Ample opportunities for acquisitive vendors

So IBM is to defrost some $US129 million of cold, hard cash to absorb Californian company CrossWorlds, which sells customer management and supply chain software.

So IBM is to defrost some $US129 million of cold, hard cash to absorb Californian company CrossWorlds, which sells customer management and supply chain software.

It’s a win-win situation, as the marketers say. Analysts note that CrossWorlds’ products fill holes in IBM's application server and web services strategies. The same people say that five-year-old CrossWorlds has never made a profit and probably needed propping up financially next year. IBM says while its WebSphere range handles transactions and integration at a horizontal level, CrossWorlds wares will helps it serve vertical industries like industrial manufacturing, process manufacturing, financial services and telecommunication.

I note this intended deal because just a few weeks back IBM gave us a rundown of its technology offerings. I asked a question along the lines of where there might be gaps in Big Blue’s product range and so what sorts of companies the company might entertain the idea of buying.

The response was understandably a trifle acerbic. “Do you want Lou Gerstner’s shopping list?” “Yes please,” I replied.

Of course, if we, or anyone else, could spot gaps in the armour of the largest vendors – those with coffers spilling over with cash -- we’d be laughing all the way to our stockbrokers.

Some, like Cisco, CA and Microsoft, have a history of regular acquisitions. It’s one way of picking up sexy technology and maintaining the revenue growth that’s necessary to lower the blood pressure of stock analysts.

Microsoft’s growth trajectory, of course, is towards the enterprise. Its purchase of Great Plains a year ago was one of most public signs of that. Just like IBM and CrossWorlds, the two firms had been partners for years. Of course, selling an application suite such as Great Plains, which includes payroll, HR, accounting, CRM and e-commerce software, is also a great way to sell operating systems and databases and keep that growth curve curving along. But it’s also a potential money-spinner in itself. Microsoft business productivity group head Jeff Raikes said in January that he intends to create an application suite for running a business that one day might rival the Office suite. No one should be in any doubt that if it so wants to, Microsoft will do just that.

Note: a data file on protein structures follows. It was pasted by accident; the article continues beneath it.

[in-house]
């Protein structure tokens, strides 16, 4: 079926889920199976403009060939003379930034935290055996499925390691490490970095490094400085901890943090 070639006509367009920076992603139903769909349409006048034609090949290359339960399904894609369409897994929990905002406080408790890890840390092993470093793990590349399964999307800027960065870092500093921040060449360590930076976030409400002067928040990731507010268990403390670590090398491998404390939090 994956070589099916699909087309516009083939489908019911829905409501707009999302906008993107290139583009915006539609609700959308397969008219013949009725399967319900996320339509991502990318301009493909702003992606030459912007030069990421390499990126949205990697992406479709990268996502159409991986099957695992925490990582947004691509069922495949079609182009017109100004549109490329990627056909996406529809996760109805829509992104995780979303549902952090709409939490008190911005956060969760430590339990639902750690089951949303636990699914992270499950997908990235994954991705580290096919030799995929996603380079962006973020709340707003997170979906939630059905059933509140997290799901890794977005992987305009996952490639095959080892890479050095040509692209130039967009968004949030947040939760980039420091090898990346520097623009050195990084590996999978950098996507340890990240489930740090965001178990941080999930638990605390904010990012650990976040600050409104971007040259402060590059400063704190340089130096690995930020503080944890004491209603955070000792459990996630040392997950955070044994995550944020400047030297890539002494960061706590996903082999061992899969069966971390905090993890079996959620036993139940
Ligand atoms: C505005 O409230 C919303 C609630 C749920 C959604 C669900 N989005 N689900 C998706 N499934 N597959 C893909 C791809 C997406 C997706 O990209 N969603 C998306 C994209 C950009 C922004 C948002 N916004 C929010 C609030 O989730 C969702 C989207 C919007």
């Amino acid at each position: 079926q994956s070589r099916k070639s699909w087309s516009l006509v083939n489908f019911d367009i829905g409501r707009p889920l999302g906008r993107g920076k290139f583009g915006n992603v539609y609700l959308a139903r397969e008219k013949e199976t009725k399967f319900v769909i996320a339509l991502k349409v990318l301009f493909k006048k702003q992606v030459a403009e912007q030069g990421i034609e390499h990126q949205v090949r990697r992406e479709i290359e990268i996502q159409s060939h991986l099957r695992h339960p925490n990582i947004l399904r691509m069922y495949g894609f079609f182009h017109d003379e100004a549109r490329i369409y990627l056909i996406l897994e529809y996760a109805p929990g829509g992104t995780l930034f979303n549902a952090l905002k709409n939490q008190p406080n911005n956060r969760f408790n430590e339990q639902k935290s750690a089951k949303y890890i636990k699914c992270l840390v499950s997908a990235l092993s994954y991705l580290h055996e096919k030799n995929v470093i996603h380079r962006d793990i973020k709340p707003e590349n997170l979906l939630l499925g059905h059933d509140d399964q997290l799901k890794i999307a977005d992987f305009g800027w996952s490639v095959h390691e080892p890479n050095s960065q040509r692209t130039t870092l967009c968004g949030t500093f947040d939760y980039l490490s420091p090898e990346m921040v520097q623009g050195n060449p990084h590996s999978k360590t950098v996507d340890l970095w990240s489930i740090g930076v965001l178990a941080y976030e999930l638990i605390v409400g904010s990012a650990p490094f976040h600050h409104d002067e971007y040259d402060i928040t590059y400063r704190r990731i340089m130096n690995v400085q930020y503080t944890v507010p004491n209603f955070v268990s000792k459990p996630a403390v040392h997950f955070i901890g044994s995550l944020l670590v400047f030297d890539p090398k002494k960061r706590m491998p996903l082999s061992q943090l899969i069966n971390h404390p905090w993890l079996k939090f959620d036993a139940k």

But by buying Great Plains, Microsoft invaded some of its traditional partners’ turf. Read it how you like, but longtime friend SAP’s move to back the software development platform based on Java over Microsoft’s .Net web services approach is no encouraging slap on the shoulder that, hey, bygones are bygones. SAP head Hasso Plattner is reported to have said that the ERP giant will “figure out” a way to live in harmony with Microsoft's web services philosophy.

Microsoft still has plenty more room to move into the enterprise, in operating systems, applications, databases, e-commerce, systems management and other areas. Meanwhile, it hasn’t forgotten its consumer roots, advancing swiftly on the games (Xbox) and handheld (Pocket PC, Tablet) fronts.

What else? Aside from the “please, no more” excitement around web services, customer relationship management, content management and enterprise integration integration (EAI) software are the hottest niche markets around. Microsoft recently bought content management specialist NCompass Labs, though its content strategy apparently compels you to use all Microsoft parts, such as SharePoint Portal Server 2001 and SQL Server.

The problem is that SharePoint isn't terribly robust, says Lou Latham, an analyst at Gartner. "They're not players in the large-scale, global, heterogeneous software environments such as SAP, Domino, WebSphere and WebLogic," says Latham. It apparently also doesn't tolerate Oracle databases. Hardly an enterprise approach.

BizTalk is a key part of Microsoft’s .Net and EAI strategies. In fact it hopes to dominate EAI with BizTalk. "In the short term, we're competing with webMethods, Vitria and CrossWorlds," says BizTalk Server product manager Dave Wascha. "We don't see them being around for very long." Meanwhile, dedicated EAI vendors are working furiously to be useful to both the various brands of web services and the more familiar application server and legacy system integration markets.

And so to CRM. Microsoft, of course, partners with specialists like Onyx, Pivotal and Siebel. Most of the ERP leaders are finding keen demand for CRM among their customer base. They need growth as much as anyone. Analysts eye an ongoing CRM spurt.

Computer Company Buyout can be an interesting game. Just watch your playing pieces.

Broatch is Computerworld's deputy editor. Send email Mark Broatch. Send letters for publication to Computerworld Letters.

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